Prishtina, Kosovo, may not be the first place that comes to mind when you think of the international art circuit, but that is exactly why the 14th edition of Manifesta, the European Nomadic Biennial, is being hosted there. Forgoing more glamorous cities in favour of lesser-known places, this biennial aims to offer something more meaningful to host cities than the opportunity to be a fleeting art circuit destination.
Conceived and developed by director Hedwig Fijen, the inaugural 1996 exhibition in Rotterdam had a stellar lineup, including Olafur Eliasson, Rirkrit Tiravanija, Carsten Höller, and Rosemarie Trockel. The decision to let the artists, curators, and representatives of a variety of disciplines create collaborative work frequently involving the audience, set the tone for all future Manifestas.
Spread over almost 30 locations across Kosovo’s capital—including hotels, a university, a library, civic buildings, and outdoor spaces—Manifesta 14 focuses, as always, on site-specific works. For when the sun goes away, we paint the sky, the Kosovar artist Petrit Halilaj tapped into his trauma stemming from the country’s “darkest times” to create an intervention involving the illuminated signage on top of the Grand Hotel Prishtina, a historic and architectural landmark. Turned off since 2010, the stars on the hotel’s roof have been relit and reconfigured by Halilaj. When Halilaj was shown an image of the dismantled and forgotten stars, they reminded him of “fallen ideologies” out of which new realities could grow. “Can we play a game of hope and make wishes on these falling stars?” he asks in his artist statement.
Closer to the ground, Berlin experimental architecture collective raumlaborberlin uses an old brick factory as the site for another artistic intervention. For Common Grounding, raumlaborberlin offers action-oriented tours where groups of visitors climb deeper into the heart of the abandoned factory, as if to breathe a new conceptual life into it. “In being with one another and with Brick Factory, they create new trajectories and imprints; a shared movement, a common gesture, a silent correspondence. Might these act as traces into the future.”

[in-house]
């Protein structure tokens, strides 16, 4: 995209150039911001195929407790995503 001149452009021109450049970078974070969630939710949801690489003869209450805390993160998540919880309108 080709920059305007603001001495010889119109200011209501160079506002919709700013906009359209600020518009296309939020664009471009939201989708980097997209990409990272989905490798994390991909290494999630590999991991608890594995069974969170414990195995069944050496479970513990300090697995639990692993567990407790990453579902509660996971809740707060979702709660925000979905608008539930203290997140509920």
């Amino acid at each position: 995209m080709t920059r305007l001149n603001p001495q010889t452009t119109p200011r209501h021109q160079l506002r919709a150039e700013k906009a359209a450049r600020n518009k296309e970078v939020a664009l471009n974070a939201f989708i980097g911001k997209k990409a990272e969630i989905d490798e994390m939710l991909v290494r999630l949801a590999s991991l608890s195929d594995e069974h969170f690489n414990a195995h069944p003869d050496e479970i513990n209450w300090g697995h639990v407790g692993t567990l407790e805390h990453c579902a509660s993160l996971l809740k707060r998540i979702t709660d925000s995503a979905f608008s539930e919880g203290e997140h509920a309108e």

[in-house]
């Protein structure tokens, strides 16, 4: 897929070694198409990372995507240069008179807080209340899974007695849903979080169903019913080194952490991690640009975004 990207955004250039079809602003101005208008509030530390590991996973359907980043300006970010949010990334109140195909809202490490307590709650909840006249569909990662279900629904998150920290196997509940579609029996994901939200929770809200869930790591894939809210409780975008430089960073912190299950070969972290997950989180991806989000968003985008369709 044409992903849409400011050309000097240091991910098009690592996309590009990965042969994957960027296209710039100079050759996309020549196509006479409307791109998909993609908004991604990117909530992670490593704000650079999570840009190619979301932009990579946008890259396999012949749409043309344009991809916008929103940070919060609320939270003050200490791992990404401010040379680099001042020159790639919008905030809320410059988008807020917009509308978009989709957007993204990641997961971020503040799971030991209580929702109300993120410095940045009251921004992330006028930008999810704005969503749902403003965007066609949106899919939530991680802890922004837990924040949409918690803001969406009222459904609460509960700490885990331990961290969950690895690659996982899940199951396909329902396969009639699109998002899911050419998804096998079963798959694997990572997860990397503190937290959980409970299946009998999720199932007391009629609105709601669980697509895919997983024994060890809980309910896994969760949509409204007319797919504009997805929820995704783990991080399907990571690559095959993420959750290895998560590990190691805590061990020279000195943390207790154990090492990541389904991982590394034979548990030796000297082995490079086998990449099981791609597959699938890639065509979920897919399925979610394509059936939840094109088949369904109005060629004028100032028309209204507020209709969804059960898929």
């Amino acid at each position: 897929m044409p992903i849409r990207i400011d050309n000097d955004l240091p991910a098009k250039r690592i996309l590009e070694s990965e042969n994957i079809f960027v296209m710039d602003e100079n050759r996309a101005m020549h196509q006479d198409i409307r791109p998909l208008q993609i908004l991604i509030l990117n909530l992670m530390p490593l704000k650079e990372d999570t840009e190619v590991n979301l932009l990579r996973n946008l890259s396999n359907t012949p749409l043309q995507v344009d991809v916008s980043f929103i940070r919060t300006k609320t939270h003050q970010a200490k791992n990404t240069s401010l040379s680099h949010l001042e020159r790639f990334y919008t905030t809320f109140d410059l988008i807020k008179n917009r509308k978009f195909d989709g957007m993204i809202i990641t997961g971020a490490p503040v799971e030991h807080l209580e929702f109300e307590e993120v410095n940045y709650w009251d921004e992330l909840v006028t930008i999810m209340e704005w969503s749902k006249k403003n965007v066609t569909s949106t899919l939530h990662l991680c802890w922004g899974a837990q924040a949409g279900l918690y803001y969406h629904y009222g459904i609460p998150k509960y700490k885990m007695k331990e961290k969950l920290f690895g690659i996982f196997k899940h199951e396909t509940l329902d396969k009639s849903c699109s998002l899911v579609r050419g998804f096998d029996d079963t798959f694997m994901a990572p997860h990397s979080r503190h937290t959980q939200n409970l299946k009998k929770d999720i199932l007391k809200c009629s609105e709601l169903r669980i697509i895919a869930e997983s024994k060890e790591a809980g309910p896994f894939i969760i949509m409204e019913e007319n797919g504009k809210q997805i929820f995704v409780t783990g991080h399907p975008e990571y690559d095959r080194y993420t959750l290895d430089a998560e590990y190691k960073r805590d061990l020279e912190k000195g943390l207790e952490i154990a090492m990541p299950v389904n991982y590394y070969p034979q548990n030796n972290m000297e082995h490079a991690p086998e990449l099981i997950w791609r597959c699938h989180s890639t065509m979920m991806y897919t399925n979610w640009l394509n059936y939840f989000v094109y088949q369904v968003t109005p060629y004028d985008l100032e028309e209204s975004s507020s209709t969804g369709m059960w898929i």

One of Manifesta 14’s permanent pieces was sadly destroyed by severe weather. Flaka Haliti, another Kosovo native, had appropriated material from a former NATO peacekeeping site for Under the Sun—Explain What Happened. Using LED panels partially obscured by stainless steel cloud shapes, this was to be a spectacular temporary nighttime landmark.
Running until the end of October, there are many workshops, artistic interventions, exhibitions, and readings to experience at Manifesta 14. Given Manifesta’s track record for discovering promising artists early in their career, it is worth checking out the exhibition of six young artists in the Grand Hotel Prishtina as they reimagine how the hotel’s once-prestigious art collection, much of it destroyed or looted, would look today.
Turkish artist and musician Cevdet Erek explores the same 1970s brutalism that houses his work Brutal Times, set in the Rilindja Press Palace building. Via graphics, lights, and audio, Erek melds the building’s history as a producer of newspapers with its more recent use as a venue for electronic music.
These are only a handful of the many exhibited works and events taking place at Manifesta 14 from now until October 30, 2022.
For more, visit manifesta14.org.